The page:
My new puppy hasn’t been very well. I’ve spent the day taking him to the vets and watching him sleep, where normally he is rolling around and shitting. To the best of my knowledge, he hasn’t shat anywhere all day. Thinking about it, neither have I. That’s unusual.
What else I’ve been doing with my day, aside from a meeting with a plumber (#rocknrolla) is reading an odd, haunting and deeply moving brand funkin’ new piece of contemporary life writing: You Could Do Something Amazing With Your Life [You Are Raoul Moat] by Andrew Hankinson, an established British journalist working out of Newcastle-upon-Tyne. His book is the story of the last days of Raoul Moat, who in July 2010 shot his ex-girlfriend, killed her new boyfriend, blinded a police officer, declared war on the entire police, hid out in some woods and then, after a stand-off with the police*, shot himself in the head using a shotgun cartridge filled with a single large fishing weight. Moat’s week in the spotlight, occurring as it did in my final provincial Summer, surrounded for the last time by a circle of friends and preparing for the move to London that would ultimately lead me to the point where my life revolves around a barely read website filled with pictures of my arse-
Moat’s week in the sun was my 9/11.
Nothing shook my England more than this man who could evade the police and Ray Mears (no joke), who could hold a gun to his head in a field for hours and hours and hours, who was scared and alone and dangerous… Moat died, childhood ended, life was over. “You are Raoul Moat,” cries Hankinson, but I already knew that I was, that we all are, we who died one Summer six years ago.
You Could Do Something Amazing… is an interesting book from a literary perspective, not just from the perspective of someone long fascinated with Moat.** I’d have to say that it contains the most interesting use of the second person in contemporary literature since my unpublished novel, White Lines, Black Truffles, which in turn was the most interesting use of the second person since Bright Lights, Big City. Here, Hankinson addresses the reader, but the reader is addressed as Raoul Moat. It is YOU who is committing the crimes, it is YOU who is shooting those you love, it is YOU who is hating those who don’t know who you are, it is you, buying a gun, promising violence, it is you who is hiding in the wilderness, it is you in a prolonged suicidal stand off with a negotiator, it is you who talks about your children, it is you who feels oppressed and trapped and alone, it is you who’ve been failed by the state and it is the people you’ve killed who were let down by your inability to change yourself and those institutions which should’ve been able to help having not done their duty.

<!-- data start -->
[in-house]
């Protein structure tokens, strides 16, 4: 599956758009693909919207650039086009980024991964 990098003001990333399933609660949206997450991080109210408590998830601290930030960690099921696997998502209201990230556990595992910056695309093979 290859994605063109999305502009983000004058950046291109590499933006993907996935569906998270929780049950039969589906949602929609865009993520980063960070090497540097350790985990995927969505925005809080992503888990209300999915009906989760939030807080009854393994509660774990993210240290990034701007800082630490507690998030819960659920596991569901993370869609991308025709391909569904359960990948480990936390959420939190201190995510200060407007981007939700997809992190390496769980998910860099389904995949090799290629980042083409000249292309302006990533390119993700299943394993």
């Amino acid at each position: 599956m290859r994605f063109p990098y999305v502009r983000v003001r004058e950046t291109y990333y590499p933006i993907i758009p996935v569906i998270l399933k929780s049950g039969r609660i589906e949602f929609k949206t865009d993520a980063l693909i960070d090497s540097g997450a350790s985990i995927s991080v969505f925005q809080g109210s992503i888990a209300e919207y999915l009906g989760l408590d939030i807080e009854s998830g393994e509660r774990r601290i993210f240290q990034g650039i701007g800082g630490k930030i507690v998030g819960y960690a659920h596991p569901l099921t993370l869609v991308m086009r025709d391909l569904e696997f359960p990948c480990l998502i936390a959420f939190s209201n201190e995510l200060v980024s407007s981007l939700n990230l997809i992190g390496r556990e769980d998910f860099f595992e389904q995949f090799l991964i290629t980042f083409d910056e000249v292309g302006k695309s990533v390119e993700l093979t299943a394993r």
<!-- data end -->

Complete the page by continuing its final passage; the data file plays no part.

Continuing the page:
The writing is gently within dialect, but not in a heavy Geordie way, just in a Northern England, working class (not clarse) kinda way. The vocabulary is Moat’s own, and Hankinson has spent years engaging with Moat’s many writings and home cassette recordings in order to be able to replicate his tone.
Moat wrote multiple suicide notes during his life, and whilst on the run he recorded a personal statement about his life on tape and wrote down a similar, but different, one too. He made recordings of interactions he had with social workers and other people he believed were victimising him, and he kept CCTV cameras near-constantly recording his house. He was paranoid and vulnerable, he was violent and angry, he was sad and depressed and he was seriously psychologically damaged. He repeatedly warned people what he was about to do before he did it, but even at the last moment he was ignored. Hankinson describes in an afterword the laughably inefficient way in which an outright statement of intent Moat made was ignored by authorities. There would have been time to protect Sam and Chris, the people he shot (Chris fatally), if the words of Moat’s fellow prisoner had been heeded. In this context, they’re not just Moat’s words and it is not just Moat’s warning – but they both come from you, and YOU are responsible.